Understanding the new, augmented African consumer
Many multinationals faced with declining growth in other parts of the world are looking to Africa as a new frontier. But given the size, scale and vast diversity across Africa, these big brands need to be precise about where they want to go.
Delivering a keynote at SAP’s Retail in Motion event in Cape Town this week, Ailsa Wingfield, executive director for Thought Leadership, Global Markets at Nielsen, noted international organisations need to be aware Africa is changing too.
She explained it is important for these businesses to narrow their focus in order to address opportunities, and bridge gaps, across the continent.
Just because Africa is seen as this “untapped” market doesn’t mean brands can just push any products on consumers, asserted Wingfield.
Technology is driving a change in the African retail environment because customers are now able to access more information about their options and about the products they’re looking for. This gives them the opportunity to compare prices, features and “summon” products if/when they need them.
So, what is driving buyer behaviour?
Modern consumers are experiencing an explosion of choice, said Wingfield. For retailers, this means loyalty has a limited lifespan. Around 45% of African consumers are keen to try new things and 43% want to explore and experiment with products and services they’re never used before.
“This makes it even more important to understand what consumers want and what influences them to change the products they use. If you’re a new, unknown brand, you could become the brand these consumers switch to.”
In Africa, price and value for money remain key factors influencing buyer behaviour but these are no longer the only factors. Consumers still favour offerings from brands they are familiar with, but they also increasingly want to support brands that are socially responsible, trade with transparency and offer more sustainable solutions.
Consumers back businesses with practices that align with their ideals and how they decide to live their lives, she added. And more and more, we’re seeing African consumers making their buying decisions based on convenience.
Wingfield outlined that as countries across the continent become more urbanised, the people living in these regions are experiencing a change in lifestyle. Accompanying urbanisation comes additional strain on infrastructure and services but it also opens doors for savvy retailers.
For example, the average citizen in Nigeria travels 15km to work and spends around four hours in traffic each day. Some can spend a quarter of a day in traffic, she explained. One way retailers can target these consumers is by offering them convenience and making their lives easier.
“Because they’re spending more time on the road, they have less time at home. So they need shopping experiences that simplify their lives.”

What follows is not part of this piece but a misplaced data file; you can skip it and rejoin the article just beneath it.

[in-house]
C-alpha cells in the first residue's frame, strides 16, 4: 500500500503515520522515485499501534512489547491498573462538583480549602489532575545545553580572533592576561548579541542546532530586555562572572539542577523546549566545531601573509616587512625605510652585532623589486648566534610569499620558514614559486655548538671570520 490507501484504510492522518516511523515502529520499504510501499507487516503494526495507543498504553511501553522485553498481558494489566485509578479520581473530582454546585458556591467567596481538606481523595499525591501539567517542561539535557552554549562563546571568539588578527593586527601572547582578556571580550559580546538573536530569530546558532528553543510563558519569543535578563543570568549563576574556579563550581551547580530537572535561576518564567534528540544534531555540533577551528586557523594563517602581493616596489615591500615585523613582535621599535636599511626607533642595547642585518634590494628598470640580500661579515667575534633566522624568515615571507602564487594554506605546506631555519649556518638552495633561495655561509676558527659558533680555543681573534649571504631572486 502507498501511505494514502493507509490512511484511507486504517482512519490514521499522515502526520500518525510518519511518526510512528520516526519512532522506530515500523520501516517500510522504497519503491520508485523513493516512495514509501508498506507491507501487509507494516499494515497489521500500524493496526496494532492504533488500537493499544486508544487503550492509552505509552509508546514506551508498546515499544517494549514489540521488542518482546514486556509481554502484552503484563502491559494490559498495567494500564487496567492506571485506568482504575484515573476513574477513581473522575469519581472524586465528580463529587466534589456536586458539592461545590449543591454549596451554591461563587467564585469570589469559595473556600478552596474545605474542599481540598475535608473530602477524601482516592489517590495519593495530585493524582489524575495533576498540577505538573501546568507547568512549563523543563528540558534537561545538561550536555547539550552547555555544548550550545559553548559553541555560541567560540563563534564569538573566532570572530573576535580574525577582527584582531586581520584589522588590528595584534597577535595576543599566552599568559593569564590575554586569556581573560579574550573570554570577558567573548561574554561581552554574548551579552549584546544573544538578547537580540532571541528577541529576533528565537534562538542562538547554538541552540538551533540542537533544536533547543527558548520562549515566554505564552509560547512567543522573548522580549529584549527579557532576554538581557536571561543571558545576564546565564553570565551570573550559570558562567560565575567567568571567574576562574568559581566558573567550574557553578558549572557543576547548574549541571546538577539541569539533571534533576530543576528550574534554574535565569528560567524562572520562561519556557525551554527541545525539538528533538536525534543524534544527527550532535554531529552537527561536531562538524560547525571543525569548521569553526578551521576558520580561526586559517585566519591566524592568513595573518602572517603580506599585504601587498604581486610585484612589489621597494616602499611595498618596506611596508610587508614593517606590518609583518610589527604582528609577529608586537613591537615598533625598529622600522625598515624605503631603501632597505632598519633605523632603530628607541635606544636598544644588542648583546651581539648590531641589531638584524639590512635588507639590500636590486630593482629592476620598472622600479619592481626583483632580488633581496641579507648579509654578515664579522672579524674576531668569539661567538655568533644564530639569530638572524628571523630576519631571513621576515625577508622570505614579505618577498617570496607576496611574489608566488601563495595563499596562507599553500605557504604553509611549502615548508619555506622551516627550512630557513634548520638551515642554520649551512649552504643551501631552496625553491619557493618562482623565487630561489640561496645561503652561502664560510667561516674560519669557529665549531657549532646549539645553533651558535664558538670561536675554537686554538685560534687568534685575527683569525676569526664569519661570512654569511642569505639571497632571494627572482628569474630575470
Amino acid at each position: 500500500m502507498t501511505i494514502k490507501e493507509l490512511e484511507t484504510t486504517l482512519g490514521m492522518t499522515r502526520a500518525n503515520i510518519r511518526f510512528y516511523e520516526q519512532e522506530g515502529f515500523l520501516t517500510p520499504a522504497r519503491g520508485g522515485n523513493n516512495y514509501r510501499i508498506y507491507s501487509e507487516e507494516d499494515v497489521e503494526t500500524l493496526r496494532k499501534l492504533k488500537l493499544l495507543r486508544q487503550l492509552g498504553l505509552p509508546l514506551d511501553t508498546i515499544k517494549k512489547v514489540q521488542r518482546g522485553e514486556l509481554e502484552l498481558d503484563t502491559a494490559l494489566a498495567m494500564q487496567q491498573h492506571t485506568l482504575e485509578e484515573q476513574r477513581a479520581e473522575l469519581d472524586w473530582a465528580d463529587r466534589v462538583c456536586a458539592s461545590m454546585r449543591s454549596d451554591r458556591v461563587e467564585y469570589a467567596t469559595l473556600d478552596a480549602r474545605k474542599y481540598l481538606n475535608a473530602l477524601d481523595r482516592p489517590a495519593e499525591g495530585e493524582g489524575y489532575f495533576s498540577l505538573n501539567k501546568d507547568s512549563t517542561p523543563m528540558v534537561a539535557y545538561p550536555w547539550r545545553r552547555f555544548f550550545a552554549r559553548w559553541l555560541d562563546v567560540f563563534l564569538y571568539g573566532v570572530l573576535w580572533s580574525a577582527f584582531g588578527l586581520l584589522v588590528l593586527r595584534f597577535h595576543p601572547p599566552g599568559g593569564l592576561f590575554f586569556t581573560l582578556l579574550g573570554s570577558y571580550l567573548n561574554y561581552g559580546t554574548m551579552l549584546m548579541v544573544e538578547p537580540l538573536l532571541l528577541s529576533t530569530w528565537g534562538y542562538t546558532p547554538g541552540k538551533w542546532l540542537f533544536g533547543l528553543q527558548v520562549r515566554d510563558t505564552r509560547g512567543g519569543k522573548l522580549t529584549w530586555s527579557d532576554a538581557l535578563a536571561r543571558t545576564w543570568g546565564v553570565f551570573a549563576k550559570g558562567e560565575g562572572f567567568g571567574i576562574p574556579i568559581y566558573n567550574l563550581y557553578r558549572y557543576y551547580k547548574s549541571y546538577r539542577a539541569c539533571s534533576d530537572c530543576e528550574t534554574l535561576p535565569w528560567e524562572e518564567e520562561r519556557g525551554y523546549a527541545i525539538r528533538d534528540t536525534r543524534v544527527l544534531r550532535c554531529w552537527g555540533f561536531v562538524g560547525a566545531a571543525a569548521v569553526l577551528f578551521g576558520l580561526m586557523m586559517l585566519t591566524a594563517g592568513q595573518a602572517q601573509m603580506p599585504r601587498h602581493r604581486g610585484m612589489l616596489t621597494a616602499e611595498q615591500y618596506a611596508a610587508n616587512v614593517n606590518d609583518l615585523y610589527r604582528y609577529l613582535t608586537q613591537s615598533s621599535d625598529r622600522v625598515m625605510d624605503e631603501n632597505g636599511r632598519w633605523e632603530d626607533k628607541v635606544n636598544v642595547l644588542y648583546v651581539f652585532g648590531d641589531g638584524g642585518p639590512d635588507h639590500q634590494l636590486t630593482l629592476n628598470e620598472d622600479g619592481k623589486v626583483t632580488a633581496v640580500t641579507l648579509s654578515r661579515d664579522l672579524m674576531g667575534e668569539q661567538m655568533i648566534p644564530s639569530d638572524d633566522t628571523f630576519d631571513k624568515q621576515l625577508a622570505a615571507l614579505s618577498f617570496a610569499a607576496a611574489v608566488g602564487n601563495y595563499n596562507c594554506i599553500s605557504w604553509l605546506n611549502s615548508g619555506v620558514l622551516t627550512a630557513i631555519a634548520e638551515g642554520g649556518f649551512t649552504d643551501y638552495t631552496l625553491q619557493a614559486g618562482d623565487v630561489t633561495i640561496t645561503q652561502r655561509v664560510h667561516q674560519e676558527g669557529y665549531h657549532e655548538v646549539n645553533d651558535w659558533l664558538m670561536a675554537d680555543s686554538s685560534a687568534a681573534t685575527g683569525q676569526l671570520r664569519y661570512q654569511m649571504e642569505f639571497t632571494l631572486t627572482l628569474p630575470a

Everyone is time and attention starved, noted Wingfield. The brands that have an impact will be those that make things easier, simpler and more efficient.
Rise of the augmented customer
Customers are informed like never before. About your products. About your brand. And also about your competitors’ brands. They don’t read the information you provide. They make decisions based on reviews from others. They value experiences and how you make them feel.
Also speaking at the Retail in Motion event, Marc Nolla, VP SAP DGTAL & Leonardo CoE, noted that when people try to understand this augmented customer, they look to teenagers. “But I’ve come to understand that the best example of an augmented customer, is my wife.”
Armed with an app called Yuka – which can be used to scan food and cosmetic items and gives them a score based on the user’s personal preferences – his wife finds the foods and products that best align with how she wants to live her life.
The app may have vetoed Nolla’s favourite breakfast cereal, but he acknowledges tools like Yuka help people make better, more informed decisions.
Engaging with the augmented customer requires a little extra effort, as companies can’t just analyse social media data and think they know the customer, he asserted. “You need to look at experience data so that you can get a real gauge of how they are feeling.”
But just because companies can use intelligent, disruptive technologies to really fulfil the needs of augmented consumers doesn’t mean they should, cautioned Nolla.
“Before you spend time identifying and attempting to address the needs of this customer, you need to determine if you event want to target these consumers in the first place.
“Do these people even align with what your business does and do they align with your brand?”
For the past five years, Nielsen has run a survey among African corporates to find out what their key priorities are across the region. “What we’re seeing over time is that you can’t just bring a product to a consumer,” concluded Wingfield. “You have to bring the right product to the consumer. To do that, you need to know who the consumer is.”